8. hello everyone, and excuse me for my belated response.. thank you for your kind greetings! i am truly happy to be here in this forum and hopefully make some contributions as of now, my lovely dear kits will have to wait patiently on the shelf (i do not have a fixed working place at the moment...) but i promise to try and be present here on MSW nevertheless.. Thanks, David
  9. I would like to thank you all for your greetings for the holydays. and your warm welcome...thanks to this forum, and after a thorough research im now the proud owner of 3 kits which represent different building methodes and periods.... the endeavour, the Lady Nelson, and Emma c. berry all are waiting for me patiently on the shelf...hopeing to start sometime soon with one of them, havn't descided yet which one should be the first. maybe i should consult first with captain Haddock David
  10. Thank you so much Robert, i am truly excited to be here!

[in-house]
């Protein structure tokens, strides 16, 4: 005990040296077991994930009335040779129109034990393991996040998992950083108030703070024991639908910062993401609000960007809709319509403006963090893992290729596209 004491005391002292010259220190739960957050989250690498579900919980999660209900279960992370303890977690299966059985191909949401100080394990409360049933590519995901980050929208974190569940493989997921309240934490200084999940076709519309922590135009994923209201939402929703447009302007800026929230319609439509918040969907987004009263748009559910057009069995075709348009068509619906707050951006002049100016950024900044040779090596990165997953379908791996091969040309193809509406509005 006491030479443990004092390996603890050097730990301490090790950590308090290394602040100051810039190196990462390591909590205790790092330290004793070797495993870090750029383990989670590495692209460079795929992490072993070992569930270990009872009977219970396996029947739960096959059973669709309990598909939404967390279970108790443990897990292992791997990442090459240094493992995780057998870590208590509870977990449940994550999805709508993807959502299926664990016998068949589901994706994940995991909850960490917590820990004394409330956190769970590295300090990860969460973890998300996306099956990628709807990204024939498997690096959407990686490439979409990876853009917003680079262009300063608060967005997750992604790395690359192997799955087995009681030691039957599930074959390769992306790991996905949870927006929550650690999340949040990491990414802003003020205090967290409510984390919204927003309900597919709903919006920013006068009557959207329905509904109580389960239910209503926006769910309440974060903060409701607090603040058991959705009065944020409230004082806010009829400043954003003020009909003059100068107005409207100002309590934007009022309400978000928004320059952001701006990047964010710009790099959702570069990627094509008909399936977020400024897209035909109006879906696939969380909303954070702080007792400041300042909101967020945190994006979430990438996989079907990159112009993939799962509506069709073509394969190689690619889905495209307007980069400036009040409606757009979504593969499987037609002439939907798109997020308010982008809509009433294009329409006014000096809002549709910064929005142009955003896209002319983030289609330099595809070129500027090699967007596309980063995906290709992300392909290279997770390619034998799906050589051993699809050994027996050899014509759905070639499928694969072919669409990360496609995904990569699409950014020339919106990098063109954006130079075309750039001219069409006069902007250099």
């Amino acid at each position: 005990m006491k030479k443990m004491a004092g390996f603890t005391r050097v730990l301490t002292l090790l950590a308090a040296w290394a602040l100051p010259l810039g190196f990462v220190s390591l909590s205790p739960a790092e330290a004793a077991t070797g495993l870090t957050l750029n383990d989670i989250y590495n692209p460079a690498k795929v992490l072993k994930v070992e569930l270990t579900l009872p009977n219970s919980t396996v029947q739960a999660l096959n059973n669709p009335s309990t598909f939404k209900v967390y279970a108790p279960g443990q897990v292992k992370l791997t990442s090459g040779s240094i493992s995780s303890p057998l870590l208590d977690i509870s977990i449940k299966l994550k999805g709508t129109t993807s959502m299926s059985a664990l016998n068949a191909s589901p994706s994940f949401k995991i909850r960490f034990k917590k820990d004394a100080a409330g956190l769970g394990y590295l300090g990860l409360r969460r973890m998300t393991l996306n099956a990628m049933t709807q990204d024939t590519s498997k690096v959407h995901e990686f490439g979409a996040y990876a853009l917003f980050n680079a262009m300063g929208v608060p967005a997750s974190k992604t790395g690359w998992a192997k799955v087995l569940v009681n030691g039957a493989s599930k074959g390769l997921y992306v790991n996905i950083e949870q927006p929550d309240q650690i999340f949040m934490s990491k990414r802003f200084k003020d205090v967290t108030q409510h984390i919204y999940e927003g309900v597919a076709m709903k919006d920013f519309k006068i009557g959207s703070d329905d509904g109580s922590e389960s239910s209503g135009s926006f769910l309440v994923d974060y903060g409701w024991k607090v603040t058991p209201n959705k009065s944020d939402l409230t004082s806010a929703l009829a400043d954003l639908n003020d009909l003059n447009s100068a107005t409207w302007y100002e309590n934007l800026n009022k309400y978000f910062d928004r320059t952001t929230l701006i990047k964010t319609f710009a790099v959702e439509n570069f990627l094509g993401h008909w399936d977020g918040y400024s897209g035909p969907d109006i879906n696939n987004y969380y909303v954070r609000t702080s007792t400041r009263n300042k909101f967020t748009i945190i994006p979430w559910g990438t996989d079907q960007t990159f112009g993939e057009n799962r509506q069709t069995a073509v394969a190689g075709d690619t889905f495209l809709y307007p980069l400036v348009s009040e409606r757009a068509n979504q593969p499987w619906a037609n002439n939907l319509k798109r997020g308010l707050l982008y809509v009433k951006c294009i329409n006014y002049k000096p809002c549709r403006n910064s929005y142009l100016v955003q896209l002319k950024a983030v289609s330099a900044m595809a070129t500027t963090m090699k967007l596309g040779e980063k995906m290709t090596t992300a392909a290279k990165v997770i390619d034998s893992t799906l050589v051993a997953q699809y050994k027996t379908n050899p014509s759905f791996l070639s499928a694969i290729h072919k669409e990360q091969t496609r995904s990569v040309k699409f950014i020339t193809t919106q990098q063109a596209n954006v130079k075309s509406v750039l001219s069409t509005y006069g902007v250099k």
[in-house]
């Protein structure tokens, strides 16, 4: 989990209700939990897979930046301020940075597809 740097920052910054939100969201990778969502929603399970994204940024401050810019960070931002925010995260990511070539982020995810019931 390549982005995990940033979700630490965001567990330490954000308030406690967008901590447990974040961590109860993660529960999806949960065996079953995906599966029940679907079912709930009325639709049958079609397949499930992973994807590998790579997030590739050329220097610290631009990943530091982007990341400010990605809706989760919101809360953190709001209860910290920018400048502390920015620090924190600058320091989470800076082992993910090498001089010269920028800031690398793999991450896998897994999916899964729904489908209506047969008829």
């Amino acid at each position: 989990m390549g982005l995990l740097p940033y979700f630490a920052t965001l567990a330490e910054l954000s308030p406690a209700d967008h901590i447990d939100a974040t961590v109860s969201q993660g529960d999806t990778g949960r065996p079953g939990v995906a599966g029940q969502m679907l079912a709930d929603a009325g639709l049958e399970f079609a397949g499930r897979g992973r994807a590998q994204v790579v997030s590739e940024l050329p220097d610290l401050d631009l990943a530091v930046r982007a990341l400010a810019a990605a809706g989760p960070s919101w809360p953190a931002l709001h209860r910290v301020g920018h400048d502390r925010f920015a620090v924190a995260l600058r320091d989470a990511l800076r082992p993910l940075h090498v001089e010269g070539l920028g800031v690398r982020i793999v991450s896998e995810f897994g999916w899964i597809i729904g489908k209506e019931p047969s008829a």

11. Hello everyone, My name is David and i'm an Israeli guy living in Jerusalem. even though I've been following the NRG for about 4-5 months now, only now i finally introducing myself here. a few words about myself: i'm a tourist guide in my profession living in Jerusalem which is away from the sea... and apart from that i share a deep passion for woodworking, wood restoration etc, but probably from an unknown reason my deepest passion belongs to maritime issues starting from historical matters like the age of discoveries or the steamship era, or maritime incidents and safety in the seas in the 19th century, going through maritime archaeology and just about anything that connects itself somehow to the blue oceans... to try and pinpoint when it all started was when in the age of approximately 12 i read the abridged version of the "Mutiny on the bounty" by Nordhof and Hall...which made me hooked forever. and so my personal history with ship modelling starts when i was about 15 ! i i happen to travel with my family to the Nederlands, and on a family visit to the maritime museum in old Amsterdam i bought myself with the little money that i had a model ship kit. when i got home opening the box i felt like a fool ... so many tiny bits and pieces!!! more than i could cope with.. so i left it for a couple of years on the shelf until i grew up and rediscovering the box a couple of years later i started to built it with great enthusiasm! it was a very demanding task but very addicting,,,given the fact that i was 17 , 20 years ago I'm still amazed of my determination back then. BTW, the kit was really terrible i apologise if im too blunt, im sorry to say,,it had no instructions, it lacked so many parts, and i had to improvise most of the build also since there was noone to help me around nor NRG or internet or books at Israel concerning maritime issues,,,, the kit was the "Fair American which back than was from solid this is the end of part one! Part two! so after 1997 or so i had other issues in my life and the ship kits hobby was discarded for many many years.... this all changed last April in a vacation to Venice, Italy just wandering around this lovely city, i happened to enter a shop which wasnt just another typical souvenir shop but was all dedicated to naval history, gifts and models! i was soooo happy to find such a shop that i returned there a few more times ... before returning back home, i decided to buy myself a model kit, " 1934 endeavour world cup yacht" by AMATI and since that moment i felt like returning back to my childhood hobbies...i found this wonderful forum which was just like finding gold... reading so much about ship modelling world helped me to learn a great deal of things, and its never ending....i hope i will be able to contribute some things myself... thanks, and have a great weekend, David